Lucian Msamati makes history as the first black actor to play Iago at the RSC in this modern day production.
Traditionally played as a white character, this change offers different dynamic to the relationship between Moor and ensign in what is, at times, a compelling and brutal play.
The scenery is that of towering, crumbling stone pillars with lighting reflecting the change of location as they move from Venice to Cyprus. The clever and creative use of water centre stage - as a Venetian canal, a place of torture and as Desdemona’s bath - is wonderfully effective.
It is fascinating to see Hugh Quarshie’s Othello unravel from a restrained, measured and passionate man to the violent, jealous beast who has no qualms about inflicting torture on others.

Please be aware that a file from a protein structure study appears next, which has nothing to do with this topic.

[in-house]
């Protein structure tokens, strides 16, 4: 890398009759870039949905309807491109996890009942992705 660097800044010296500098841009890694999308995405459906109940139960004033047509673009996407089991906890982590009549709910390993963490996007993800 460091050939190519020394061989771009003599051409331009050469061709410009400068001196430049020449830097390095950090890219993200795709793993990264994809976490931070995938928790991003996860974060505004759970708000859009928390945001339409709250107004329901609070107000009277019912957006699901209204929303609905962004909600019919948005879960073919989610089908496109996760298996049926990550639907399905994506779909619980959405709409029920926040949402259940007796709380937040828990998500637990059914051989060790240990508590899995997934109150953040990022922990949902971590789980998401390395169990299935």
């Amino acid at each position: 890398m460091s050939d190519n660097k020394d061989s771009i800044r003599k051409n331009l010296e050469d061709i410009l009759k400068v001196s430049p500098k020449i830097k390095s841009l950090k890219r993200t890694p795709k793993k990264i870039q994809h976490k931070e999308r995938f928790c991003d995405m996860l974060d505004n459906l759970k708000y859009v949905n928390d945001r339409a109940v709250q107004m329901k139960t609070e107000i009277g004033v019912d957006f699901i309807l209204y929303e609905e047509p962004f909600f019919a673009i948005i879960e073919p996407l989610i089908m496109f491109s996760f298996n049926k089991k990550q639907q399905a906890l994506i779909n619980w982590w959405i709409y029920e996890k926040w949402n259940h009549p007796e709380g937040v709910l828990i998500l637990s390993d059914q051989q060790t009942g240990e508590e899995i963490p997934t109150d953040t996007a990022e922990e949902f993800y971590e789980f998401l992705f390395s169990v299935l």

The moment where he spins to land a dramatic punch on his wife’s head was shocking and caused gasps throughout the audience.
There are other grisly scenes, none more brutal than when Othello straps Iago to a chair and uses a hammer and suffocation to extract what he believes is the truth about his wife.
Msamati plays Iago as a joker, who uses his charm to satisfy his darker side, to manipulate everyone around him in order to see Othello crushed.
Joanna Vanderham makes her RSC debut as a young, confident Desdemona but it is Ayesha Dharker as Iago’s wife Emilia who really shines among the women as Desdemona’s companion.
The scene where the pair sing while Desdemona bathes is truly touching and, to me, the anticipation of the gruesome ending became more effective than the final scenes of devastation.
Runs until August 28.
This review has now been updated